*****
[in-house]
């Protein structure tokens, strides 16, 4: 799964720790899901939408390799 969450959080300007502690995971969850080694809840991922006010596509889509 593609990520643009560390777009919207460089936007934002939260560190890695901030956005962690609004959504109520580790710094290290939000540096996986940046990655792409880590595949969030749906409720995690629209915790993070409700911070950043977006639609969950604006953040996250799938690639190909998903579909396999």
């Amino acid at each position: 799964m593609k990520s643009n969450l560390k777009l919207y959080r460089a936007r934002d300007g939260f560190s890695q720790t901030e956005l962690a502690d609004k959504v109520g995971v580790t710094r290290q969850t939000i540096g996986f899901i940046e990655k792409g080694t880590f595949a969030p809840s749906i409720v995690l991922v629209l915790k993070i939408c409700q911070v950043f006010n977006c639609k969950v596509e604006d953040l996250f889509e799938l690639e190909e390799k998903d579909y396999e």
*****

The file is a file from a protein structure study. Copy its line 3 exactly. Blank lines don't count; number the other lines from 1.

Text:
């Amino acid at each position: 799964m593609k990520s643009n969450l560390k777009l919207y959080r460089a936007r934002d300007g939260f560190s890695q720790t901030e956005l962690a502690d609004k959504v109520g995971v580790t710094r290290q969850t939000i540096g996986f899901i940046e990655k792409g080694t880590f595949a969030p809840s749906i409720v995690l991922v629209l915790k993070i939408c409700q911070v950043f006010n977006c639609k969950v596509e604006d953040l996250f889509e799938l690639e190909e390799k998903d579909y396999e």